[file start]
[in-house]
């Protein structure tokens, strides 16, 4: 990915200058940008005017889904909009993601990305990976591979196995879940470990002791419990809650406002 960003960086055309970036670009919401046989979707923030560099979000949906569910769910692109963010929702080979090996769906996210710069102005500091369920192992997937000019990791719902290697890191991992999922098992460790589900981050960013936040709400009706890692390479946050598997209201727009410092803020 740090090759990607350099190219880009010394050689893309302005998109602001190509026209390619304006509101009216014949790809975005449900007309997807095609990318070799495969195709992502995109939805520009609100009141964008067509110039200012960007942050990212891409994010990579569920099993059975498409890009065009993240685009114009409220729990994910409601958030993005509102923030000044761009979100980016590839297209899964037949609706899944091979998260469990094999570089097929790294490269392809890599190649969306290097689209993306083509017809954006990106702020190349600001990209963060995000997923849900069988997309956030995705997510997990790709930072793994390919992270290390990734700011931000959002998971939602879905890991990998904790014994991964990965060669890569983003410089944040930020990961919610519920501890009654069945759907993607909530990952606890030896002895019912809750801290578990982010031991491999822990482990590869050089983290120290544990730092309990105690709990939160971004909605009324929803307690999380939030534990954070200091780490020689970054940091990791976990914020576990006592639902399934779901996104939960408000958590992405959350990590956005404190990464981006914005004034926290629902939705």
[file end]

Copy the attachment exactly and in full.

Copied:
[in-house]
């Protein structure tokens, strides 16, 4: 990915200058940008005017889904909009993601990305990976591979196995879940470990002791419990809650406002 960003960086055309970036670009919401046989979707923030560099979000949906569910769910692109963010929702080979090996769906996210710069102005500091369920192992997937000019990791719902290697890191991992999922098992460790589900981050960013936040709400009706890692390479946050598997209201727009410092803020 740090090759990607350099190219880009010394050689893309302005998109602001190509026209390619304006509101009216014949790809975005449900007309997807095609990318070799495969195709992502995109939805520009609100009141964008067509110039200012960007942050990212891409994010990579569920099993059975498409890009065009993240685009114009409220729990994910409601958030993005509102923030000044761009979100980016590839297209899964037949609706899944091979998260469990094999570089097929790294490269392809890599190649969306290097689209993306083509017809954006990106702020190349600001990209963060995000997923849900069988997309956030995705997510997990790709930072793994390919992270290390990734700011931000959002998971939602879905890991990998904790014994991964990965060669890569983003410089944040930020990961919610519920501890009654069945759907993607909530990952606890030896002895019912809750801290578990982010031991491999822990482990590869050089983290120290544990730092309990105690709990939160971004909605009324929803307690999380939030534990954070200091780490020689970054940091990791976990914020576990006592639902399934779901996104939960408000958590992405959350990590956005404190990464981006914005004034926290629902939705």